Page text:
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Small, Sharp, Software Tools: Harness the Combinatoric Power of Command-Line Tools and Utilities, in beta, November PragPub Magazine

November 07, 2018

Welcome to November! There are fifty-four days left in the year. What will you do with them? How about digging into a new book and a new issue of this month's magazine?

The command-line interface is making a comeback. That's because developers know that all the best features of your operating system are hidden behind a user interface designed to help average people use the computer. But you're not the average user.

Small, Sharp, Software Tools: Harness the Combinatoric Power of Command-Line Tools and Utilities is now in beta. Come get your own copy today from pragprog.com/book/bhcldev.

And because it's November, a new issue of PragPub is out!

Read on for details.

/\ndy

SeaGL Conference Nov 9–10

In Seattle? We're proud to be a media sponsor for SeaGL. SeaGL is a grassroots technical conference dedicated to spreading awareness and knowledge about the GNU/Linux community and free/libre/open-source software/hardware. Our goal for SeaGL is to produce an event that is as enjoyable and informative for those who spend their days maintaining hundreds of servers as it is for students who have only just started exploring technology options. More information at https://seagl.org.

Small, Sharp, Software Tools: Harness the Combinatoric Power of Command-Line Tools and Utilities

No matter what language or platform you're using, you can use the CLI to create projects, run servers, and manage files. You can even create new tools that fit right in with grep, sed, awk, and xargs. You'll work with the Bash shell and the most common command-line utilities available on macOS, Windows 10, and many flavors of Linux.

Create files without opening a text editor. Manage complex directory structures and move around your entire file system without touching the mouse. Diagnose network issues and interact with APIs. Chain several commands together to transform data, and create your own scripts to automate repetitive tasks. Make things even faster by customizing your environment, creating shortcuts, and integrating other tools into your environment. Hands-on activities and exercises will cement your newfound knowledge and give you the confidence to use the CLI to its fullest potential. And if you're worried you'll wreck your system, this book walks you through creating an Ubuntu virtual machine so you can practice worry-free.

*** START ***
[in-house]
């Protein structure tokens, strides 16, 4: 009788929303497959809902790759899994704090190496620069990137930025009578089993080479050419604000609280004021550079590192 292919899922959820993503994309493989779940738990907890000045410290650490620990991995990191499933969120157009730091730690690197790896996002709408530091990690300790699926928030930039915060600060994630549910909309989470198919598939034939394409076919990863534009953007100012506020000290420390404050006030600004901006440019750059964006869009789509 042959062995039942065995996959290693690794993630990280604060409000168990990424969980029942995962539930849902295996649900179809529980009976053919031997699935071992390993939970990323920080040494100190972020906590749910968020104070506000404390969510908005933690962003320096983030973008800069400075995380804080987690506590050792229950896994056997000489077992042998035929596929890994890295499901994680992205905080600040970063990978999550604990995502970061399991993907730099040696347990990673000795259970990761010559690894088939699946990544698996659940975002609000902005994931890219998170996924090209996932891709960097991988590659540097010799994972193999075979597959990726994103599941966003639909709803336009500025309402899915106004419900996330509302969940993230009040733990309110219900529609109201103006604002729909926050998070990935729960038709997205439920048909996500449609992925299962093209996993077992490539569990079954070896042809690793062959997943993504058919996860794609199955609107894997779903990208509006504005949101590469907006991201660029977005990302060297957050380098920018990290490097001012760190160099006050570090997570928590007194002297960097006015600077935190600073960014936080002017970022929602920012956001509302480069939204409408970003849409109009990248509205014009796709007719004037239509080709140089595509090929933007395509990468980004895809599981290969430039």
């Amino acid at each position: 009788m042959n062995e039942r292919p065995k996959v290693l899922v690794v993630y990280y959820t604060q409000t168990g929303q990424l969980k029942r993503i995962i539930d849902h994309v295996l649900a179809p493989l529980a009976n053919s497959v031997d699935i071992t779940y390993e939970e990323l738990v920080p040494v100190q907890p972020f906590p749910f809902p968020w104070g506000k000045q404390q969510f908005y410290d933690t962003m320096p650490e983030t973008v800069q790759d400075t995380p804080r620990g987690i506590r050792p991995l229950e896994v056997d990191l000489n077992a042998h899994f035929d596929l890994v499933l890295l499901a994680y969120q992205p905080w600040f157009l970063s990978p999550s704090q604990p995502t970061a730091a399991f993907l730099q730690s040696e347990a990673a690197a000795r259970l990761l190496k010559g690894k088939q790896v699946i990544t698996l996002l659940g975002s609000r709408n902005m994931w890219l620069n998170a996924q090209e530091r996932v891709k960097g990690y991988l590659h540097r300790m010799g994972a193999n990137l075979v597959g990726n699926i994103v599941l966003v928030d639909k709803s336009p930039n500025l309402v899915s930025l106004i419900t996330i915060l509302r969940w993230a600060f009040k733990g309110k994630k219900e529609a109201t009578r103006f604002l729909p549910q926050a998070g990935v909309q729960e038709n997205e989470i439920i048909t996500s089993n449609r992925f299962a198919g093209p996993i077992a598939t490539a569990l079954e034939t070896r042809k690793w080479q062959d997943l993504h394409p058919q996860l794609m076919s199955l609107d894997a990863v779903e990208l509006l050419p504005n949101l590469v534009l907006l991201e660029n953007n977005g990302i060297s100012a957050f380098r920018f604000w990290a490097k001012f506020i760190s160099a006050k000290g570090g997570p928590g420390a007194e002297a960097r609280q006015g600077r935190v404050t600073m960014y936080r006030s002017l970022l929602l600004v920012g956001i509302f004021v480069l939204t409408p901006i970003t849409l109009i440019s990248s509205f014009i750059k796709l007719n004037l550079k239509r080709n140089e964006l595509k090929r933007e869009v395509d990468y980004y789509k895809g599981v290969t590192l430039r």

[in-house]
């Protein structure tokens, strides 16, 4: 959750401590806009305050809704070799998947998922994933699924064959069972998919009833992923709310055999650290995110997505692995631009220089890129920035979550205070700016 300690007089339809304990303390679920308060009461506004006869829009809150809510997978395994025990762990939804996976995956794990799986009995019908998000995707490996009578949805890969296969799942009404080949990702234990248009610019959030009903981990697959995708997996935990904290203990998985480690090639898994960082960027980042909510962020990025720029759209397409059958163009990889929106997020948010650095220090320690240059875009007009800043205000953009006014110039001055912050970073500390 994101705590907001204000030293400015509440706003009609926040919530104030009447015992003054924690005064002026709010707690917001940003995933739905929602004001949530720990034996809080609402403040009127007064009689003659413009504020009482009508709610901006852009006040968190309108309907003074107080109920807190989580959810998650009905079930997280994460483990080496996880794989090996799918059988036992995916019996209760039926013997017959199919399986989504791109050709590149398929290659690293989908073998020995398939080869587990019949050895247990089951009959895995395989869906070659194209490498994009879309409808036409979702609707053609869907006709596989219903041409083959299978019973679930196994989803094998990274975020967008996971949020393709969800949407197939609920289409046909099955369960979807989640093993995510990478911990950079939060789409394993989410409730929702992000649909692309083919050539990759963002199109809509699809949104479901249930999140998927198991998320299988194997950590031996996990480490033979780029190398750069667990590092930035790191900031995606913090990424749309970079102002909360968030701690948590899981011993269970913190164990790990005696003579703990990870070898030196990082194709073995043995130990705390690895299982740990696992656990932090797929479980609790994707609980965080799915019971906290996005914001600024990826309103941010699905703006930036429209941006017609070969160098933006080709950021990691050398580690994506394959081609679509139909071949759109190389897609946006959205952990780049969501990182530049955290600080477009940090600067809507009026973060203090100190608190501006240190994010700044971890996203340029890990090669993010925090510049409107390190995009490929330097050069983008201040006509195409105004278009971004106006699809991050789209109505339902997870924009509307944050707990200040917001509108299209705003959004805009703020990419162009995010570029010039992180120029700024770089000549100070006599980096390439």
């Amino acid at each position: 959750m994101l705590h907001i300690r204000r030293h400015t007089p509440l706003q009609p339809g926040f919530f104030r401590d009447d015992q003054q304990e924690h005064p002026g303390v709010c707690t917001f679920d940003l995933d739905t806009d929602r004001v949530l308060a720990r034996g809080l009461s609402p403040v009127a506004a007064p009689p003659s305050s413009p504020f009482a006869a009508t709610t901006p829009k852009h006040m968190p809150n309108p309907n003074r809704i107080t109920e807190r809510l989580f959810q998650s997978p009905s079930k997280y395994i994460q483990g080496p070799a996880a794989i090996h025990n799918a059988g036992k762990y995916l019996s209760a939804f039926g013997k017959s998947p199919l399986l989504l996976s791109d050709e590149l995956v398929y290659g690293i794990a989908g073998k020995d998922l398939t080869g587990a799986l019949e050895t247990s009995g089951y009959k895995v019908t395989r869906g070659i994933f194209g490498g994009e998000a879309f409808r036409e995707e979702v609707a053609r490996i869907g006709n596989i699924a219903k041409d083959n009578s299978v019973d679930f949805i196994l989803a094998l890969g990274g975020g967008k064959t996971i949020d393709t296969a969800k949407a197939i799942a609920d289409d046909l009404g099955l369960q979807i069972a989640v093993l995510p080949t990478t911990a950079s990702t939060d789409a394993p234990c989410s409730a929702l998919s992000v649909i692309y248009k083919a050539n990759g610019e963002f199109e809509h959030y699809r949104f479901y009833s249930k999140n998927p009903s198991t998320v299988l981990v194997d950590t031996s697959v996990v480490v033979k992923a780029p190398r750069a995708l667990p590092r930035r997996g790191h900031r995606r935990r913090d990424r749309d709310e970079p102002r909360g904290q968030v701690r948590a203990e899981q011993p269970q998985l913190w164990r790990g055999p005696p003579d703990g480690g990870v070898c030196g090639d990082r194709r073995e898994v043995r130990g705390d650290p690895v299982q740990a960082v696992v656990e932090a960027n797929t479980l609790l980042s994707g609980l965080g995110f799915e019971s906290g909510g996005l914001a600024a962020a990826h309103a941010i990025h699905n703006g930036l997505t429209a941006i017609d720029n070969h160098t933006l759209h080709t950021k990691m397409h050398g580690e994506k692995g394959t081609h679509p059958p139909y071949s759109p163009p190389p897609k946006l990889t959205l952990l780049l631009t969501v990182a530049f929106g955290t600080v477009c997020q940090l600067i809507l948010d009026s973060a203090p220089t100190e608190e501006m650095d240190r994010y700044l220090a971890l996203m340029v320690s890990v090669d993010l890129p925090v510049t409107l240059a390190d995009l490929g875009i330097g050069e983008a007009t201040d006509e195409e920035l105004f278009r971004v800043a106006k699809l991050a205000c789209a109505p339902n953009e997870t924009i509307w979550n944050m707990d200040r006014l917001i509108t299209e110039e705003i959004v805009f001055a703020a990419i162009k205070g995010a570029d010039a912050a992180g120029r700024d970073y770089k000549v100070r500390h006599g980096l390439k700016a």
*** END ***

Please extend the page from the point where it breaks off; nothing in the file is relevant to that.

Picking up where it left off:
Dive into the CLI and join the thousands of other devs who use it every day.

Now in beta from pragprog.com/book/bhcldev.

November PragPub Magazine

In November PragPub traditionally celebrates the craft of writing, especially technical writing. This month we have writing advice from regular columnist Russ Olsen and Pragmatic Bookshelf Senior Acquisitions Editor Brian MacDonald. Whether you’ve got a book itching to get written or you’ve been hankering to write an article for PragPub or you want to improve your blogging or documentation writing or you’re just curious how the process works, both authors will entertain and enlighten you.

Mostly, though, this issue of PragPub is about software development, which is a different kind of writing. This month we have a meaty, code-rich article by Aaron Bedra on security. Aaron explains how multi-factor authentication (MFA) works, focusing on one of the most common second factors, Time-based One-Time Password, or TOTP.

TOTP authentication uses a combination of a secret and the current time to derive a predictable multi-digit value. The secret is shared between the issuer and the user in order to compare generated values to determine if the user in fact possesses the required secret. Aaron walks you through how to implement server side TOTP token issuing, and discusses its security requirements.

The environment in which you develop software can have a big influence on how productive, creative, and effective you can be. Marcus Blankenship draws on rich experience to explore working remotely. His key insight is that remote working is not one thing, and understanding which kind of remote working fits your personal style is crucial.

Your editor continues his computer history series, this month looking at the events leading up to and following the release of the MITS Altair 8800, by some accounts the first personal computer. Antonio Cangiano is here again with the latest tech books, Mike has the latest tech news, and John Shade asks, “if we can’t have Asimov’s Three Laws of Robotics, what consolation can we have instead?”

Oh, and there’s a puzzle. We hope you enjoy this November issue of PragPub

Now available from theprosegarden.com.

Upcoming Author Appearances

  • 2018-11-09 VM Brasseur, SeaGL
  • 2018-11-10 Andy Lester, Milwaukee Code Camp
  • 2018-11-22 James O. Coplien, Val Research, Kōenji, Tokyo, Japan
  • 2018-12-01 Fred Hebert, ElixirConf Mexico
  • You Could Be a Published Author

    Is there a tech topic you are deeply passionate about and want to share with the rest of us? You could become a published Pragmatic Bookshelf author! Take a look at our pragprog.com/write-for-us page for details, including our 50% royalty (yes, for real!) and world-class development editors.

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    Coming Soon:

    • Programming WebAssembly with Rust: Unified Development for Web, Mobile, and Embedded Applications, in beta
    • Build Reactive Websites with RxJS: Master Observables and Wrangle Events, in print
    • Modern Systems Programming with Scala Native: Write Lean, High-Performance Code without the JVM, in beta

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